A star studded romping road trip. The Dunderheads are what's left of an old Montana family. They live in the Rockies - mostly shooting, drinking & screwing. Olympia Dukakis, Haley Joel ... See full summary »
Haley Joel Osment
The Dunderheads are an eccentric Montana family who've been in the mountains for far too long. Now one step ahead of the law, matriarch Grandma Ira flees to Canada with her two wildly ... See full summary »
Haley Joel Osment,
An ex-cop, now working as a hack novelist, is called out of retirement to help investigate a string of deaths that appear to be the work of a serial killer but soon are revealed to be the ... See full summary »
Jonathan David Moses
Four bodies are found in New York City. Why, why, why? The coincidence? They all died 48 hours after logging on to a site named feardotcom.com. Tough detective Mike Reilly collaborates with... See full summary »
Sarah begins to confront her shortcomings after she rejects her boyfriend's hasty proposal and soon finds herself in a rebound romance. Meanwhile, her sister Beth is immersed in the details of her wedding.
At an engagement party, friends Nick, Rebecca, and Geoffrey come face-to-face with questions about their own love lives. Nick is still pining for his ex-girlfriend; Rebecca is struggling ... See full summary »
Jesse Matthew Bernstein,
Someone pulled a massive prank at Wheeler High School, and the prime suspects are confined to the suspension room until one confesses. Submit to a Take180.com challenge and a story from your life could become theirs.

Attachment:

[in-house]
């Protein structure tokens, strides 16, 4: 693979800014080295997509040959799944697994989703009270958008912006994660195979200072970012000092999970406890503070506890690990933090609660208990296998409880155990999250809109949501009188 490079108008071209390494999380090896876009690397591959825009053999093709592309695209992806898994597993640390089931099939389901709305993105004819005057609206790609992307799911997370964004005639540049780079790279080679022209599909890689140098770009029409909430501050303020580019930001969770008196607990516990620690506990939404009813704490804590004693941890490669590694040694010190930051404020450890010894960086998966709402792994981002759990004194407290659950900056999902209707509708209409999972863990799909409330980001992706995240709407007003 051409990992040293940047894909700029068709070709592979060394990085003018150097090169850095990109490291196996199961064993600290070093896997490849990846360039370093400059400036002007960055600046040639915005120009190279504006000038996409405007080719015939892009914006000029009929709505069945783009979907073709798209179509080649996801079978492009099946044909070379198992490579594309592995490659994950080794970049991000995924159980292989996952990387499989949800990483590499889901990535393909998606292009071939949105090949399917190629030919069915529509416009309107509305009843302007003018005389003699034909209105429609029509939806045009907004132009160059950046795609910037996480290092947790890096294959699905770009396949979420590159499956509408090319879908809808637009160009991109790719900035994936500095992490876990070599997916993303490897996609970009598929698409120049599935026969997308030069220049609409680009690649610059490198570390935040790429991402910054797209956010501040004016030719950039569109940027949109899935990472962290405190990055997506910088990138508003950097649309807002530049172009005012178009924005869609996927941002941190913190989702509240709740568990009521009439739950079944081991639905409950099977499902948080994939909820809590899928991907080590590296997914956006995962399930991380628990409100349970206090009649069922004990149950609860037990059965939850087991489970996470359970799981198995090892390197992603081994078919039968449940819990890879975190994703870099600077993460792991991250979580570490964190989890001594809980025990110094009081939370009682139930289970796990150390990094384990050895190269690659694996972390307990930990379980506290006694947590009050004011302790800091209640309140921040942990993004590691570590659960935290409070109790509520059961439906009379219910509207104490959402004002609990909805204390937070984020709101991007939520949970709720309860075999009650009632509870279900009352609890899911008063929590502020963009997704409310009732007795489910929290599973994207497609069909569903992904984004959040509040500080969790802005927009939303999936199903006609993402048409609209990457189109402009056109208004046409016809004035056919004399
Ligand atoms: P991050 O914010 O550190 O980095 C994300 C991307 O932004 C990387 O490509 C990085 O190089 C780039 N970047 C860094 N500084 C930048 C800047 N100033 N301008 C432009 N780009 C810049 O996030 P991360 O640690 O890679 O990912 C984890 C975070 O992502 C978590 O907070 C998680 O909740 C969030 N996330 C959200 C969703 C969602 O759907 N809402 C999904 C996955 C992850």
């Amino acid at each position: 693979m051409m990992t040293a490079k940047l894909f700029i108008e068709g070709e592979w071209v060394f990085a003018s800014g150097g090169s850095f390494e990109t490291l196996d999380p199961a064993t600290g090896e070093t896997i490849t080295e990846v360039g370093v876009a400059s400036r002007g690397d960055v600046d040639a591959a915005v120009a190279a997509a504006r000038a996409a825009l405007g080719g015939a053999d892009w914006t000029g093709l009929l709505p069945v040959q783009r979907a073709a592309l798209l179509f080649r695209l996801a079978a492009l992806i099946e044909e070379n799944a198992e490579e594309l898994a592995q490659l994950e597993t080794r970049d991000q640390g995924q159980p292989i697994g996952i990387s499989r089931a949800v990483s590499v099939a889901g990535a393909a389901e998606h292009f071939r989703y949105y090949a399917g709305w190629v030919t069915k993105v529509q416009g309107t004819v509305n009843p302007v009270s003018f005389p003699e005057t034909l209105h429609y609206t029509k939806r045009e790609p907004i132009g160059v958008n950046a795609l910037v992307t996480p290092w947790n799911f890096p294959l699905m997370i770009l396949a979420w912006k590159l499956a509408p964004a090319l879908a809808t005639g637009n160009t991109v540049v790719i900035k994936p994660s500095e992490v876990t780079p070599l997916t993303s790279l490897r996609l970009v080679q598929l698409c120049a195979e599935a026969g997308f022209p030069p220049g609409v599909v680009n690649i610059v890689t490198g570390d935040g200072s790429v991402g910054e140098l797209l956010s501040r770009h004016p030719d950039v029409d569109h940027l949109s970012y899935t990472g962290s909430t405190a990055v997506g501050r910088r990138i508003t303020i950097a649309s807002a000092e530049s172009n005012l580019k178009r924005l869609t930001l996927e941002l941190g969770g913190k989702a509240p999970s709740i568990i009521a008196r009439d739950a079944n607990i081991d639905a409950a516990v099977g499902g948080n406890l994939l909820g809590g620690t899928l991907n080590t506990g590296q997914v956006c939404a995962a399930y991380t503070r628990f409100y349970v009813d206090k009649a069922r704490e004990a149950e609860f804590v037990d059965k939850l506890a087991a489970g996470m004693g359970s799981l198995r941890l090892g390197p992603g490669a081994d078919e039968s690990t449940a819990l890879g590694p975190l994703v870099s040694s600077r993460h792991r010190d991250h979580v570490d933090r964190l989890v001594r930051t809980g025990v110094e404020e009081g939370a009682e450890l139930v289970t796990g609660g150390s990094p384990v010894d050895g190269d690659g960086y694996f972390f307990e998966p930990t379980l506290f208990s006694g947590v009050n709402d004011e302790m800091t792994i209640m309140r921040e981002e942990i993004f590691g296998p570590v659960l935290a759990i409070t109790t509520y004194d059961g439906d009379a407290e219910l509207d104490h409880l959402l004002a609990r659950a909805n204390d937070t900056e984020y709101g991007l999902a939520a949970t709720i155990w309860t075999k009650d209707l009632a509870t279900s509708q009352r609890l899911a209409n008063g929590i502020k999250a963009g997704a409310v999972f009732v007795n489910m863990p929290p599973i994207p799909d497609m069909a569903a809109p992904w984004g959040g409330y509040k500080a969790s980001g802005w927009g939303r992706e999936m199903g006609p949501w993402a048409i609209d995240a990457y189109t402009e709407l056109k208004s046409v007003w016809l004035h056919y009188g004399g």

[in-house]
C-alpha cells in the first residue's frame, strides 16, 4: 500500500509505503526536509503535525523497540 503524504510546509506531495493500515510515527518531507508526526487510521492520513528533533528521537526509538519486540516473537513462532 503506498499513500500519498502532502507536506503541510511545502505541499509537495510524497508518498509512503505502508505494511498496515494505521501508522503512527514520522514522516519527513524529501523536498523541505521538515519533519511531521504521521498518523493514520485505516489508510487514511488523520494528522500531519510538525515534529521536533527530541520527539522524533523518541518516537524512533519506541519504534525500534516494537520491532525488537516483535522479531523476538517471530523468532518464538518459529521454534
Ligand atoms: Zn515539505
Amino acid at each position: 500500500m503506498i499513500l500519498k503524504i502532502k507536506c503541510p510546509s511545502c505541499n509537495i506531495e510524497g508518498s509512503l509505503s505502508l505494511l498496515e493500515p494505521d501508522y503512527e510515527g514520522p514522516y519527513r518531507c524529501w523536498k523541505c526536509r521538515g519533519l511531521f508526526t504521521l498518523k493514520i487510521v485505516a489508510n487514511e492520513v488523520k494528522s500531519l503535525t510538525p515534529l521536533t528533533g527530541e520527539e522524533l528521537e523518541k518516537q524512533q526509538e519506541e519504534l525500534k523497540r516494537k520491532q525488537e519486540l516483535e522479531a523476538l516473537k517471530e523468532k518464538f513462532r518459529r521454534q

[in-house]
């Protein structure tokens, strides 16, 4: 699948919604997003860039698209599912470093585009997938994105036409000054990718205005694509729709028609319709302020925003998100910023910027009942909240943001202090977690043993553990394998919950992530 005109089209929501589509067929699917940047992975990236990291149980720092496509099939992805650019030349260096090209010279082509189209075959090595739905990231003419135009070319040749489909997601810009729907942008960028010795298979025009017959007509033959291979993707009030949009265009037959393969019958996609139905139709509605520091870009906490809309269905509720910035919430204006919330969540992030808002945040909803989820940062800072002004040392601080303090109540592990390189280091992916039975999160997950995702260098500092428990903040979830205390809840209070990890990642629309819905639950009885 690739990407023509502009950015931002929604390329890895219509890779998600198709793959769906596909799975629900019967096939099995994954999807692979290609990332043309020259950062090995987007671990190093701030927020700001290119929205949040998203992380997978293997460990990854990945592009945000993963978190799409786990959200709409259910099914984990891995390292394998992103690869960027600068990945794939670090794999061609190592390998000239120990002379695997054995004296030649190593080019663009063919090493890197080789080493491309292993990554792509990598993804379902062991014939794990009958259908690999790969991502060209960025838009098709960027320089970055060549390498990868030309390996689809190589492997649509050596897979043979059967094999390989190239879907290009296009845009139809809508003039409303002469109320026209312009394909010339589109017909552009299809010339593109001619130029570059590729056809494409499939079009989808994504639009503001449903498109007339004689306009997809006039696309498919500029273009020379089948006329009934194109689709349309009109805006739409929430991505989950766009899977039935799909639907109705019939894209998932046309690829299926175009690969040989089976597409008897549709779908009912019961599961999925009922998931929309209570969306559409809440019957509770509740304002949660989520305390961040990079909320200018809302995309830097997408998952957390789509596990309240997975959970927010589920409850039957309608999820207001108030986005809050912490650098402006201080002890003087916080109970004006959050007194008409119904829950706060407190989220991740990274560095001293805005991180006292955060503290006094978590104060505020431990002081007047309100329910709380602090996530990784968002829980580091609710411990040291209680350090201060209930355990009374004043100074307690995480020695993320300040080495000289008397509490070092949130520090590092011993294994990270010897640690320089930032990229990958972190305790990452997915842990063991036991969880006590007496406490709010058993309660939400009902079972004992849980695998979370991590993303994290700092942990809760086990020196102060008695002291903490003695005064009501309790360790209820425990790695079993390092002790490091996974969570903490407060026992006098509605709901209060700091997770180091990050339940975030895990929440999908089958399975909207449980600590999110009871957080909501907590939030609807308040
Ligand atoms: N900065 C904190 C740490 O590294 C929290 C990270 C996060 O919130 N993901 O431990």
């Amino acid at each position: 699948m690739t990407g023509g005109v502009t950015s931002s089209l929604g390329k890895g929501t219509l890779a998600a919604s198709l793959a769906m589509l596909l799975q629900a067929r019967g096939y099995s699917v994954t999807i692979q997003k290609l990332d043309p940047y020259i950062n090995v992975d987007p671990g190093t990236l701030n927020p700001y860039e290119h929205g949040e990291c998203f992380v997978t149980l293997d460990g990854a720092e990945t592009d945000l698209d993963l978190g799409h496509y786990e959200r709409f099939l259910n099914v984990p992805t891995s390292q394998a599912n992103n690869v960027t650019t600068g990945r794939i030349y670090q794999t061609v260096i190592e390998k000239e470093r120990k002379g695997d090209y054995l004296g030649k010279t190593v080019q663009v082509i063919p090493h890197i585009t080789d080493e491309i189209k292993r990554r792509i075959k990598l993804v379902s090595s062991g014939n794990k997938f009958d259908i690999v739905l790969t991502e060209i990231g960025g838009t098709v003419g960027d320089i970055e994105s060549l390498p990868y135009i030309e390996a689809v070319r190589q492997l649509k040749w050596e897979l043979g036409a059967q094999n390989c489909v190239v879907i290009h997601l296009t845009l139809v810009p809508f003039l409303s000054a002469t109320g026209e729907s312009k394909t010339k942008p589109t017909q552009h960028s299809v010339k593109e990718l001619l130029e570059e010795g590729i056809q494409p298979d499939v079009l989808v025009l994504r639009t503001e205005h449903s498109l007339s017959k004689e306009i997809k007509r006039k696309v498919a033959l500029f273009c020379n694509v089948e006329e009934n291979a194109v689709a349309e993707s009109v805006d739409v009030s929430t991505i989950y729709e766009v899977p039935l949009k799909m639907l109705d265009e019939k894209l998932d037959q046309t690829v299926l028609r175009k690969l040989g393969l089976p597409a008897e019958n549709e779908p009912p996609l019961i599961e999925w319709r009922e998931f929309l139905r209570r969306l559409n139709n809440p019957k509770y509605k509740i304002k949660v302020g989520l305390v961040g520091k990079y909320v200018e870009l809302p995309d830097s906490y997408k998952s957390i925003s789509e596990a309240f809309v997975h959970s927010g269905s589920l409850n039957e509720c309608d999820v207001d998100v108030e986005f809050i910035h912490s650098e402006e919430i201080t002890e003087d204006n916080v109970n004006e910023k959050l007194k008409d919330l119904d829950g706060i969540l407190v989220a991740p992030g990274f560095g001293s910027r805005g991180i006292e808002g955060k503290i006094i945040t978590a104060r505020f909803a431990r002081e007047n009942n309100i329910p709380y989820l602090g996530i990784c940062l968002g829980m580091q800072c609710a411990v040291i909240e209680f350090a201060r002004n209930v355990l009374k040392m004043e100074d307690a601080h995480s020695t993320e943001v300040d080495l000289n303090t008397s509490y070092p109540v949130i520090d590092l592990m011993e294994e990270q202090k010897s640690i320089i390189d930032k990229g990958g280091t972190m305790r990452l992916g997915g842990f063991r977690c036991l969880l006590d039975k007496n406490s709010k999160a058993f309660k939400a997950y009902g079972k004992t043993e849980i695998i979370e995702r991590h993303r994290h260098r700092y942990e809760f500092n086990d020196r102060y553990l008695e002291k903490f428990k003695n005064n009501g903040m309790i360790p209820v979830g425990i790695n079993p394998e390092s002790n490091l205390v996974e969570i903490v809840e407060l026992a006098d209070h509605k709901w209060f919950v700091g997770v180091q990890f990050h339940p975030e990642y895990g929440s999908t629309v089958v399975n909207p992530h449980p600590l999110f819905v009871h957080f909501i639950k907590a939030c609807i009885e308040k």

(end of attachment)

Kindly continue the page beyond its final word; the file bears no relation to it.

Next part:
In "Parasomnia," a stylish horror/thriller from director William Malone ("House on Haunted Hill," "Masters of Horror,") Laura Baxter is a young woman, literally a "sleeping beauty," who suffers from a medical condition called "parasomnia." A childhood accident victim, she is actually sleeping her life away, awakening briefly on rare occasions. Art student Danny Sloan falls in love with her, unaware that her hospital neighbor, a terrifying mass murderer and mesmerist named Byron Volpe has other, more sinister plans. Sloan helps Laura escape from her hospital prison only to discover that Volpe is about to enter her dreams. Written by
Unknown by some is the fact that this film is not one of the big studio films that the director is noted for, but actually a personal project. Director William Malone (House on Haunted Hill) wrote this while he was working on his Masters of Horror episode "Fair-Haired Child". He was so taken with the concept that he decided to just make it, rather than taking the usual studio route. He apparently broke the first rule of film-making which is "Never finance your own movies." One of his friends and he refinanced their houses to fund the project. Interestingly, there is another connection to his MOH episode in that one of the creatures in the film is an unused design from that show. Malone actually built the creature himself for the film. Also, Malone's High School Garage Band, The Plagues, can be heard on the soundtrack, along with other garage bands from the 1960's. See more »
While Danny is searching for information on Volpe, his screen clearly shows that he is browsing local files rather than internet pages. See more »
Pretty things always have a tragic end. It's one of the laws of nature and only serves to make them more beautiful.